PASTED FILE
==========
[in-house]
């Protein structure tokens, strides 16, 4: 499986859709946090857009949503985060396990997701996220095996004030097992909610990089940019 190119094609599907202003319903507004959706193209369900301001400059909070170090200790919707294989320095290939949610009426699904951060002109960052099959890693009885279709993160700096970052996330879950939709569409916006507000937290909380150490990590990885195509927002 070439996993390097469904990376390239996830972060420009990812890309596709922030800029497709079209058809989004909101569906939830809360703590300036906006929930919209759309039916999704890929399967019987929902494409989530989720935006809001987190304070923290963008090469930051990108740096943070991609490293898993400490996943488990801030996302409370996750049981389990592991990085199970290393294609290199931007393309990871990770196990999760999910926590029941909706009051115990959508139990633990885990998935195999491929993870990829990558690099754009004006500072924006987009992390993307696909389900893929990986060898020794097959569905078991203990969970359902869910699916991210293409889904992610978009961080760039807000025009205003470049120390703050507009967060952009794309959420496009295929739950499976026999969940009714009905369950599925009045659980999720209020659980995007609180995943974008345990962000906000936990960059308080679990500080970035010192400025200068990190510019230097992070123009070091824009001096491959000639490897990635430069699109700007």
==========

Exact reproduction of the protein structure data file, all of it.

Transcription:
[in-house]
């Protein structure tokens, strides 16, 4: 499986859709946090857009949503985060396990997701996220095996004030097992909610990089940019 190119094609599907202003319903507004959706193209369900301001400059909070170090200790919707294989320095290939949610009426699904951060002109960052099959890693009885279709993160700096970052996330879950939709569409916006507000937290909380150490990590990885195509927002 070439996993390097469904990376390239996830972060420009990812890309596709922030800029497709079209058809989004909101569906939830809360703590300036906006929930919209759309039916999704890929399967019987929902494409989530989720935006809001987190304070923290963008090469930051990108740096943070991609490293898993400490996943488990801030996302409370996750049981389990592991990085199970290393294609290199931007393309990871990770196990999760999910926590029941909706009051115990959508139990633990885990998935195999491929993870990829990558690099754009004006500072924006987009992390993307696909389900893929990986060898020794097959569905078991203990969970359902869910699916991210293409889904992610978009961080760039807000025009205003470049120390703050507009967060952009794309959420496009295929739950499976026999969940009714009905369950599925009045659980999720209020659980995007609180995943974008345990962000906000936990960059308080679990500080970035010192400025200068990190510019230097992070123009070091824009001096491959000639490897990635430069699109700007």